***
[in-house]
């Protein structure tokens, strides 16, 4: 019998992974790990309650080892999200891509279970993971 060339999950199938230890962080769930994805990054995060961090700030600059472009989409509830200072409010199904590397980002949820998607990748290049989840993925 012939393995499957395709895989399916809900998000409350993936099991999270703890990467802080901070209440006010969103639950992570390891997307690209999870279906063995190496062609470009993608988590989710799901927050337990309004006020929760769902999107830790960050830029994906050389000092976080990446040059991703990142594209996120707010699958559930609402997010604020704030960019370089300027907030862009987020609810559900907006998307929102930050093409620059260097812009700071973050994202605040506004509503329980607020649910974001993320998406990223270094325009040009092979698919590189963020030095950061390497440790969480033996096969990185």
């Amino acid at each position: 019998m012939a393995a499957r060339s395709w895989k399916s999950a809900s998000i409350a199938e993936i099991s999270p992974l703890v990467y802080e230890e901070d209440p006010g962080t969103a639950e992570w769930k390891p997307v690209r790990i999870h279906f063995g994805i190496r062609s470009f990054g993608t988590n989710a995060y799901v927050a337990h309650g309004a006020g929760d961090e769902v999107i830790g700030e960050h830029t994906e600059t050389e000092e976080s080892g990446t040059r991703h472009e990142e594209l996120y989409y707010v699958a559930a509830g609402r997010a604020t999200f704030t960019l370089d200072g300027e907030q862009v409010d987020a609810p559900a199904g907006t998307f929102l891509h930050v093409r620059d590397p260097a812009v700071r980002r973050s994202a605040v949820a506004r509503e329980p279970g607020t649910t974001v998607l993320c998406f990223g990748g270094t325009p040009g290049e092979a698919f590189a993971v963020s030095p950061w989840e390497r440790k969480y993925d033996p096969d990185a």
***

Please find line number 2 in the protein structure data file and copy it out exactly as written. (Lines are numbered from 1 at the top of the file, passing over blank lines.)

């Protein structure tokens, strides 16, 4: 019998992974790990309650080892999200891509279970993971 060339999950199938230890962080769930994805990054995060961090700030600059472009989409509830200072409010199904590397980002949820998607990748290049989840993925 012939393995499957395709895989399916809900998000409350993936099991999270703890990467802080901070209440006010969103639950992570390891997307690209999870279906063995190496062609470009993608988590989710799901927050337990309004006020929760769902999107830790960050830029994906050389000092976080990446040059991703990142594209996120707010699958559930609402997010604020704030960019370089300027907030862009987020609810559900907006998307929102930050093409620059260097812009700071973050994202605040506004509503329980607020649910974001993320998406990223270094325009040009092979698919590189963020030095950061390497440790969480033996096969990185």